Brian Boyle died eight times after a dump truck sidelined him on his way home from swim practice, but the resilient athlete just wouldn't let go.

Boyle was 18 years old when the force of a horrific crash pushed his heart across his chest and damaged every major organ in his body eight years ago. Doctors weren't sure he would survive, let alone ever walk again, according to the American Red Cross.

But after undergoing several life-saving surgeries, a medically induced a coma, intensive rehabilitation and receiving 36 blood transfusions, the Welcome, Md., man gradually recovered and now dedicates his life to competing in triathlons and giving back to the donors who saved him.

“Thirty-six blood transfusions. That’s 36 people who took an hour of their time to save the life of someone they would never know,” Boyle told The Washington Post. “When I compete in a race, it isn’t just me out there: There is also a team of many blood donors being represented, and crossing that finish line is my way of saying thank you for their gift."

And Boyle has crossed many a finish line. He achieved his lifelong dream of competing in the Ironman World Championship in Hawaii just three years after his accident. This year alone, Boyle has competed in two Ironman races and one marathon. He dons the Red Cross logo on his chest each time.

"I wanted to test my body," he told courant.com after finishing his most recent marathon on Oct. 13. "I felt so limited, so restricted throughout my recovery. I was Brian the Sick Boy. The Boy in the Wheelchair. Now it's Brian the Ironman."

Boyle also honors his blood donors by emulating them, especially during a time when the Red Cross is facing a 15-year low in blood supply. He's donated blood five times, according to the Red Cross.

“During a race when I feel my heart racing and my blood pumping, these were once signs that I was dying," Boyle wrote on redcross.org, "now these are signs that I am living, and thanks to the Red Cross, living is something I don’t take for granted."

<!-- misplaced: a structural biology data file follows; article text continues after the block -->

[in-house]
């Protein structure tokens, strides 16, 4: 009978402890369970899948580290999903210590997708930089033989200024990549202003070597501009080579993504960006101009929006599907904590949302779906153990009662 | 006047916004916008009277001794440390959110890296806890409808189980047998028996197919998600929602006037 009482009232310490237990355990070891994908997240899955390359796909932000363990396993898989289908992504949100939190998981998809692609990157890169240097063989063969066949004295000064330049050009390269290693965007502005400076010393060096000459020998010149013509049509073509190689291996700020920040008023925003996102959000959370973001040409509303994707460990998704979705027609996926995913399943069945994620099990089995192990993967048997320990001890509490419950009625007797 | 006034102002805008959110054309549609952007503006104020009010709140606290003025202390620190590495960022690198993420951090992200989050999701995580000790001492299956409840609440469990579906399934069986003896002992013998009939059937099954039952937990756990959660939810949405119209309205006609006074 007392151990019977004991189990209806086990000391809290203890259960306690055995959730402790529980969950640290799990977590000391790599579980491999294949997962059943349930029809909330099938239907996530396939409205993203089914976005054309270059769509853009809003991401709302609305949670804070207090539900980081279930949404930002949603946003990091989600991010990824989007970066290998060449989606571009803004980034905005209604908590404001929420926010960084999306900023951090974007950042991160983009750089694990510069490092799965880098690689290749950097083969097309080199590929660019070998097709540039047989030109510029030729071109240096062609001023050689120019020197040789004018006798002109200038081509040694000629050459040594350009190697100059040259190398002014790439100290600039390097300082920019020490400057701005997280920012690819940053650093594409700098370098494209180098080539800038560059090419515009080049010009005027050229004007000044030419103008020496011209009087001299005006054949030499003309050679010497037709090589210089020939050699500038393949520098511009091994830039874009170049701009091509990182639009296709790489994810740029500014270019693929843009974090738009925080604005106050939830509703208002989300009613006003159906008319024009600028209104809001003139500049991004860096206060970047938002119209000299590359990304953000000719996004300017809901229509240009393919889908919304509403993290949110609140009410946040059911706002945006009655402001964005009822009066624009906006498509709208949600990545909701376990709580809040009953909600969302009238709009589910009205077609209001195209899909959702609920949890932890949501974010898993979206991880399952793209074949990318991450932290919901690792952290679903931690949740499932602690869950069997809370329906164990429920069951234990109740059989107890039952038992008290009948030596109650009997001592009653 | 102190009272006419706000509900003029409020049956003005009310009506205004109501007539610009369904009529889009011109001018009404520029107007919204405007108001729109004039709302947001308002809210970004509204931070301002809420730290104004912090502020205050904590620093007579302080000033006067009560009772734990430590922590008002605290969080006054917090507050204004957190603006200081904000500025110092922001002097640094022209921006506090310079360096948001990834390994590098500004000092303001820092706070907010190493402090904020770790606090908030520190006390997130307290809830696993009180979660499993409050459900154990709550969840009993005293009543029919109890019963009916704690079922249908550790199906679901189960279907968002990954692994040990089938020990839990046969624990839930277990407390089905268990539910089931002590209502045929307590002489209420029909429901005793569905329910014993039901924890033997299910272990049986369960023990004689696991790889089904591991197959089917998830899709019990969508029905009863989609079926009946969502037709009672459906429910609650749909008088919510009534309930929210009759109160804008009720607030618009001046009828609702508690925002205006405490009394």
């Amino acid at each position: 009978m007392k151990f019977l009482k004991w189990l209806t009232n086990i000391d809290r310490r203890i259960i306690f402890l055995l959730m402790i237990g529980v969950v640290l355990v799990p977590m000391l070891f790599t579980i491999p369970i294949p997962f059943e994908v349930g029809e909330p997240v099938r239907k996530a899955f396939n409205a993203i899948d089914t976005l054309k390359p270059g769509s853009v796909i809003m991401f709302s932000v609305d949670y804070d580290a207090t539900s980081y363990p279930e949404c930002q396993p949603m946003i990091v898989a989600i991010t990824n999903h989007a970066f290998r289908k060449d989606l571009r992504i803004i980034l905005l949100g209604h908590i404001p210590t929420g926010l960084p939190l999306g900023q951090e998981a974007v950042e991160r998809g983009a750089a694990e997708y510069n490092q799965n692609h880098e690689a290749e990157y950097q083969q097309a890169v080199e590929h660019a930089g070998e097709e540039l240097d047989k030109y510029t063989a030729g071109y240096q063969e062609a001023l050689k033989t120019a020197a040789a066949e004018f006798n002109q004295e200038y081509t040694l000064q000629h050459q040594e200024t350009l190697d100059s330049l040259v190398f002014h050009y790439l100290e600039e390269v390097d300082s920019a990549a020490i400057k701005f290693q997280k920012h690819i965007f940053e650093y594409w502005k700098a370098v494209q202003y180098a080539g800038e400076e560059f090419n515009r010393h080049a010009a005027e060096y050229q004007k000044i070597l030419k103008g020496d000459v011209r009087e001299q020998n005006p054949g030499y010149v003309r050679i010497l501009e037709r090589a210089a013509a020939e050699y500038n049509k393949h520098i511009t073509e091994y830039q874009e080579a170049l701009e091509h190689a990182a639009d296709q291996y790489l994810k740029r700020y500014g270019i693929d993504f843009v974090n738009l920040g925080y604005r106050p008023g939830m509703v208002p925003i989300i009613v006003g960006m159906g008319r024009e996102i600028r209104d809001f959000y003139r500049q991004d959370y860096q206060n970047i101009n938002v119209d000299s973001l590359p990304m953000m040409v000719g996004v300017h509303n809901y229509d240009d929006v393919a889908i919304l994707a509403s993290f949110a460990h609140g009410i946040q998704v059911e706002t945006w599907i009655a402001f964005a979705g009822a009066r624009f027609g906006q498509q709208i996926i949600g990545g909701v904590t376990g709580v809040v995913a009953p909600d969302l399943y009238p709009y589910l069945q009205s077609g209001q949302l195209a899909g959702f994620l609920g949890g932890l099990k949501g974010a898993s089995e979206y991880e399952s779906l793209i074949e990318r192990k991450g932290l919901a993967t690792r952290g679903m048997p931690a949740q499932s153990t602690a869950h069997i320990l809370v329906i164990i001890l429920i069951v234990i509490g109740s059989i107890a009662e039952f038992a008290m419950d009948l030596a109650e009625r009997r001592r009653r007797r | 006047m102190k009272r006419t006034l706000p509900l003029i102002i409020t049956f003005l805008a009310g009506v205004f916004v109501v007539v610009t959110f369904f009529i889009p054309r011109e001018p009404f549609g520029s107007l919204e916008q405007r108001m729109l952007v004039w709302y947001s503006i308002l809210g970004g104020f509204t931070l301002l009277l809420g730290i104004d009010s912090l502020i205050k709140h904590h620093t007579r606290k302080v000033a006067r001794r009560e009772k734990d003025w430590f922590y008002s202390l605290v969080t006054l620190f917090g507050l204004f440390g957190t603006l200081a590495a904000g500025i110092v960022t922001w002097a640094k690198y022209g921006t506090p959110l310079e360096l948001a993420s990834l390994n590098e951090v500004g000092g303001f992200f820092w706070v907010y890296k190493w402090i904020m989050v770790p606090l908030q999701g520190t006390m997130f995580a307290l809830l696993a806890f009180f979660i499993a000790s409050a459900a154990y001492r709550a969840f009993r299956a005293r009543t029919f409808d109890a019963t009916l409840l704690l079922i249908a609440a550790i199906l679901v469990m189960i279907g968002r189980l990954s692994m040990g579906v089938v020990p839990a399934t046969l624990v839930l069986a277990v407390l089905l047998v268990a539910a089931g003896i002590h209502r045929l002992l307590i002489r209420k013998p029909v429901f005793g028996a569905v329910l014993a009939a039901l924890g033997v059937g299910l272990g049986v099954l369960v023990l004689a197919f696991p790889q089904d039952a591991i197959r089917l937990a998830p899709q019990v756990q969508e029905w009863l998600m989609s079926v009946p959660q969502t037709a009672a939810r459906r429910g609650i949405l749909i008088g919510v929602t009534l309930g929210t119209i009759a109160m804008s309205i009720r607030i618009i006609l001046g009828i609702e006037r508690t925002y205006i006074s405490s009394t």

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  • Doctors weren't sure Brian Boyle would survive a horrific car crash that left him in a two month coma, let alone ever race again. Today, after getting 36-life saving blood transfusions from the American Red Cross, among other lifesaving treatments, Boyle is back to triathlon racing and is the official spokesperson for the organization.

  • Doctors weren't sure Brian Boyle would survive a horrific car crash that left him in a two month coma, let alone ever race again. Today, after getting 36-life saving blood transfusions from the American Red Cross, among other lifesaving treatments, Boyle is back to triathlon racing and is the official spokesperson for the organization.

  • Doctors weren't sure Brian Boyle would survive a horrific car crash that left him in a two month coma, let alone ever race again. Today, after getting 36-life saving blood transfusions from the American Red Cross, among other lifesaving treatments, Boyle is back to triathlon racing and is the official spokesperson for the organization.

  • Doctors weren't sure Brian Boyle would survive a horrific car crash that left him in a two month coma, let alone ever race again. Today, after getting 36-life saving blood transfusions from the American Red Cross, among other lifesaving treatments, Boyle is back to triathlon racing and is the official spokesperson for the organization.

  • Doctors weren't sure Brian Boyle would survive a horrific car crash that left him in a two month coma, let alone ever race again. Today, after getting 36-life saving blood transfusions from the American Red Cross, among other lifesaving treatments, Boyle is back to triathlon racing and is the official spokesperson for the organization.

  • Doctors weren't sure Brian Boyle would survive a horrific car crash that left him in a two month coma, let alone ever race again. Today, after getting 36-life saving blood transfusions from the American Red Cross, among other lifesaving treatments, Boyle is back to triathlon racing and is the official spokesperson for the organization.

  • Doctors weren't sure Brian Boyle would survive a horrific car crash that left him in a two month coma, let alone ever race again. Today, after getting 36-life saving blood transfusions from the American Red Cross, among other lifesaving treatments, Boyle is back to triathlon racing and is the official spokesperson for the organization.